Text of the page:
Keyed Caesar

One variation to the standard Caesar cipher is when the alphabet is "keyed" by using a word. In the traditional variety, one could write the alphabet on two strips and just match up the strips after sliding the bottom strip to the left or right. To encode, you would find a letter in the top row and substitute it for the letter in the bottom row. For a keyed version, one would not use a standard alphabet, but would first write a word (omitting duplicated letters) and then write the remaining letters of the alphabet. For the example below, I used a key of "rumkin.com" and you will see that the period is removed because it is not a letter. You will also notice the second "m" is not included because there was an m already and you can't have duplicates.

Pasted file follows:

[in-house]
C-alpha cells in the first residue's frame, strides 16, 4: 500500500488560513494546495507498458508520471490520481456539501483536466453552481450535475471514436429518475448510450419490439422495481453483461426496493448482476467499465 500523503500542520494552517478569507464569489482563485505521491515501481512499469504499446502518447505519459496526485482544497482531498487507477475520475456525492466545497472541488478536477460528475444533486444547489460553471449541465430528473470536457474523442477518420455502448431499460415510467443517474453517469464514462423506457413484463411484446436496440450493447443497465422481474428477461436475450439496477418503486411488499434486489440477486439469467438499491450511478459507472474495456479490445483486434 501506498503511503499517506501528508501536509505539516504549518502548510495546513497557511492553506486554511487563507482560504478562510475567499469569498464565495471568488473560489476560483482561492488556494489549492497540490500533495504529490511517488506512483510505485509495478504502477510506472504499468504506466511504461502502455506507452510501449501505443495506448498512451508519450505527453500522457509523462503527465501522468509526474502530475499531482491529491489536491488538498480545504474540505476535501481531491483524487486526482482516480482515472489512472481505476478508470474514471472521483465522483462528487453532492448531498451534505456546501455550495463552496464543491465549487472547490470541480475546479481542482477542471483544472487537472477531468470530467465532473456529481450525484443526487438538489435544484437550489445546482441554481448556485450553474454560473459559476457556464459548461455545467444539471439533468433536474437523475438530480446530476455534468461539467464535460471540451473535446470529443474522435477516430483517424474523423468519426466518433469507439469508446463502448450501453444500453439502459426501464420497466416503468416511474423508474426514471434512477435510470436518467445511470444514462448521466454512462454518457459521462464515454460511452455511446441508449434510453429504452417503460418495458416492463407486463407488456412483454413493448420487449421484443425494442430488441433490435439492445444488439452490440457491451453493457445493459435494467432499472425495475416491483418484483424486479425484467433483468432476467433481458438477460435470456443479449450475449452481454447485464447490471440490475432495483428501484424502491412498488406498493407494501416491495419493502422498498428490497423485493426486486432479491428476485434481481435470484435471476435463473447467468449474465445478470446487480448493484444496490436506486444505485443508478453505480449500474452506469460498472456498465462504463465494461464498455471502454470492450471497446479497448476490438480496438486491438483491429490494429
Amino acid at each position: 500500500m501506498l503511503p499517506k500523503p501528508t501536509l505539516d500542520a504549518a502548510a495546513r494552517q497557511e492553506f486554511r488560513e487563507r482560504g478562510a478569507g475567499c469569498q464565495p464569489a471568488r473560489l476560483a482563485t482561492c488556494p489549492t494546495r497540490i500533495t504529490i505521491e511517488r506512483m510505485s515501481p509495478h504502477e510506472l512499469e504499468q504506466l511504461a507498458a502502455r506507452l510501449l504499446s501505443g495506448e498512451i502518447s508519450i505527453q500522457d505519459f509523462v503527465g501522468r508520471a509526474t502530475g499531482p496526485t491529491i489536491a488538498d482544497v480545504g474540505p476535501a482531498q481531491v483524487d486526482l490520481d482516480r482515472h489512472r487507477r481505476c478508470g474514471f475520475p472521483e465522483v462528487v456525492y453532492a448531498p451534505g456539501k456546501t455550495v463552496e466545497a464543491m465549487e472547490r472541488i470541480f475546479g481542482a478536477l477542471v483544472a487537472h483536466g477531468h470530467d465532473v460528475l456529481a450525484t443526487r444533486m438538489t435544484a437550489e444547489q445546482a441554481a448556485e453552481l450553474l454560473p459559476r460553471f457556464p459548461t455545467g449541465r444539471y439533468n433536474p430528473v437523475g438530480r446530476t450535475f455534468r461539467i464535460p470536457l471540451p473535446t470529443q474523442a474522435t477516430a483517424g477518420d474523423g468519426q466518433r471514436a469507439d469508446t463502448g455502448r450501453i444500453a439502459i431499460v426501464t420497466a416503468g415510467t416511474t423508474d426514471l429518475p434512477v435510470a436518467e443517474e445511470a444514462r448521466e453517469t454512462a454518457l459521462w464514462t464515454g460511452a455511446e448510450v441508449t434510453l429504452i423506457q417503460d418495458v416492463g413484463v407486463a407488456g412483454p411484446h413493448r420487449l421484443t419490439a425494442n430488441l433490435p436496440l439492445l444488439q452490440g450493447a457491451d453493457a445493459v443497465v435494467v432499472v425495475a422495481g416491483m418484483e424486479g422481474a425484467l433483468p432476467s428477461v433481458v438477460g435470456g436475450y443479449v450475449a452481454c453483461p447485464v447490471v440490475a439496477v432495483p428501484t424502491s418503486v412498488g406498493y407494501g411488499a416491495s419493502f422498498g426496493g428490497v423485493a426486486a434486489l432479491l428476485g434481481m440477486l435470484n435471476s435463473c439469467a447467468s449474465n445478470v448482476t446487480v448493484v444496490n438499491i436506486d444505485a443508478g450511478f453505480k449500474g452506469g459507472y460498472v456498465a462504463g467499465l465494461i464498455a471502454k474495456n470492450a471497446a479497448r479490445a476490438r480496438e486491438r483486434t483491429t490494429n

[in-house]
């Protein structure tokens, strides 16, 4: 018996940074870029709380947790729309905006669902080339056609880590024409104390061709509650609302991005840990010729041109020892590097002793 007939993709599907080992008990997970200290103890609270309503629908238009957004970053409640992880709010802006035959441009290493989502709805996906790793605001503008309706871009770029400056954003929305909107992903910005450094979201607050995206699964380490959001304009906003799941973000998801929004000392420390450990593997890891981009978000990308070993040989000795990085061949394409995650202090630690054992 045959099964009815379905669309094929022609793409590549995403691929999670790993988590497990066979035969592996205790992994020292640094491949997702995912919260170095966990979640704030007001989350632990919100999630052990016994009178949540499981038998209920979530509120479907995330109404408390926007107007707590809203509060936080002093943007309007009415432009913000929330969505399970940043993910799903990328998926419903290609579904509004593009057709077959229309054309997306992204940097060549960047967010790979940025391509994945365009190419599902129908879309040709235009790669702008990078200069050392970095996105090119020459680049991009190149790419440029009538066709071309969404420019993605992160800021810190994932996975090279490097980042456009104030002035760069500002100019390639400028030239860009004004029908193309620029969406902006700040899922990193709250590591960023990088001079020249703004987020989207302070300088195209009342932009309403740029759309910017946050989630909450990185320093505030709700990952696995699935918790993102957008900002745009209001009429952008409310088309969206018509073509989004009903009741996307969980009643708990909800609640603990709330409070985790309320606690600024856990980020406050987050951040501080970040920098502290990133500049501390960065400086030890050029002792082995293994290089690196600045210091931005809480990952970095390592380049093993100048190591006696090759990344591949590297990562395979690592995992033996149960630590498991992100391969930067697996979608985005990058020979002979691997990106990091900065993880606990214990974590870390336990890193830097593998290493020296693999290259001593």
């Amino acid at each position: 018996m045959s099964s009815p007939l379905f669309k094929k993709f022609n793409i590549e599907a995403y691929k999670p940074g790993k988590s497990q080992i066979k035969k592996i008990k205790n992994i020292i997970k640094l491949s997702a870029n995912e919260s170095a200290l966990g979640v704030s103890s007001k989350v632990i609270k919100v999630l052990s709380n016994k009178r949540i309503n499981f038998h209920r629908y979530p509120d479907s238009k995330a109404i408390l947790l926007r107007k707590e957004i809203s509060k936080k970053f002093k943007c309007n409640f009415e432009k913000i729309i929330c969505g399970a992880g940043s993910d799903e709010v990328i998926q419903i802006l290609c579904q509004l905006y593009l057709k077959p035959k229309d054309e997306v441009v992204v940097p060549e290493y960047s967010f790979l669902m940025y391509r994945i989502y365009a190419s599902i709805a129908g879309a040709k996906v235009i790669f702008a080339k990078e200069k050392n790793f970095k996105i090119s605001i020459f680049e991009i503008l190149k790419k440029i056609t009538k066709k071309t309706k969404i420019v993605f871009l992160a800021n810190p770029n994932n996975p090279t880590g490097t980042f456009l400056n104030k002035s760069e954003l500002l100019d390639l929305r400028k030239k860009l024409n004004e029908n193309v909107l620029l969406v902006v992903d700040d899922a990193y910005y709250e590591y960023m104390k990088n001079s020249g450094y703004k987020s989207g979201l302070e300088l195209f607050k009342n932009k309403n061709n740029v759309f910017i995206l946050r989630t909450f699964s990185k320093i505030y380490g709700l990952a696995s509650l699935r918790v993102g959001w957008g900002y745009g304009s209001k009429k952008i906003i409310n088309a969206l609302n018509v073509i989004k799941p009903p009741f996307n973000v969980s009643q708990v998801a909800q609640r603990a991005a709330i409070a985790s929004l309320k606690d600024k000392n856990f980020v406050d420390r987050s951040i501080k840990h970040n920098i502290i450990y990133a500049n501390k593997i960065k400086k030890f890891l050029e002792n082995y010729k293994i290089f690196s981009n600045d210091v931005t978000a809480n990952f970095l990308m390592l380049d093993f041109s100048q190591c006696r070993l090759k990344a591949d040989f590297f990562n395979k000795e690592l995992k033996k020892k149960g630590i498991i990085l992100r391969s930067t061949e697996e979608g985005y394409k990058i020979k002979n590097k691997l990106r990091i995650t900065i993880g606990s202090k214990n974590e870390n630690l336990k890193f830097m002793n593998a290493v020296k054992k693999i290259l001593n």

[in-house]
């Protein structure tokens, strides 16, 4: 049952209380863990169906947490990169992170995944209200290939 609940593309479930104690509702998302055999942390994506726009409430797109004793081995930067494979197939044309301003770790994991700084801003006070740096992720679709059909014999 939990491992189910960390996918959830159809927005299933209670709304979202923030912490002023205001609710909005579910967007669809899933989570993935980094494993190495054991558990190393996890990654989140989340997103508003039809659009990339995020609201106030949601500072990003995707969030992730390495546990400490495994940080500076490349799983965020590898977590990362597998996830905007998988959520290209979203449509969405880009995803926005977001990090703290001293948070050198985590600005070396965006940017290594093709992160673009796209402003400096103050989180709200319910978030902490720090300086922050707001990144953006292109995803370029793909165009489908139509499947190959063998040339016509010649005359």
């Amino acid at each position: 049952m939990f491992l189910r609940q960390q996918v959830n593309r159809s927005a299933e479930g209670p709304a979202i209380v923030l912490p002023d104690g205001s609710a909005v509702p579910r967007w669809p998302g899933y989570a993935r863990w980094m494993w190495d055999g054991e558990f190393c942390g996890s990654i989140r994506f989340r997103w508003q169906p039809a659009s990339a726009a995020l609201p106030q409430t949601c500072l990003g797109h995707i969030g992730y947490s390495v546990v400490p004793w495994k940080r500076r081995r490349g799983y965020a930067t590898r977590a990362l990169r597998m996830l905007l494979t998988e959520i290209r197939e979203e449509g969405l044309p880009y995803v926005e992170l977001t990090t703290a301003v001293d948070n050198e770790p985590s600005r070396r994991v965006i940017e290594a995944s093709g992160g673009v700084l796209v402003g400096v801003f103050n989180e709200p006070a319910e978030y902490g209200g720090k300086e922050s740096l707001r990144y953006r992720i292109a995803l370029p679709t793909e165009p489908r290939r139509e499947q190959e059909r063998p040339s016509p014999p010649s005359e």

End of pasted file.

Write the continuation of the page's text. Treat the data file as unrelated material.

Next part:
Example Alphabets, No Shift
StandardABCDEFGHIJKLMNOPQRSTUVWXYZ
ABCDEFGHIJKLMNOPQRSTUVWXYZ
KeyedABCDEFGHIJKLMNOPQRSTUVWXYZ
rumkincoABDEFGHJLPQSTVWXYZ

This encoder will let you specify the key word that is used at the beginning of the alphabet and will also let you shift the keyed alphabet around, just like a normal Caesar cipher. This is similar to the rot13 cipher, and can also be performed with the cryptogram solver. A simple test to see how this works would be to insert the alphabet into the encoder and then change "Shift" and modify the key.

Shift:

The key: -

Alphabet Used:

This is your encoded or decoded text:

The average human loses an average of 40-100 strands of hair a day. Tyler Akins <>
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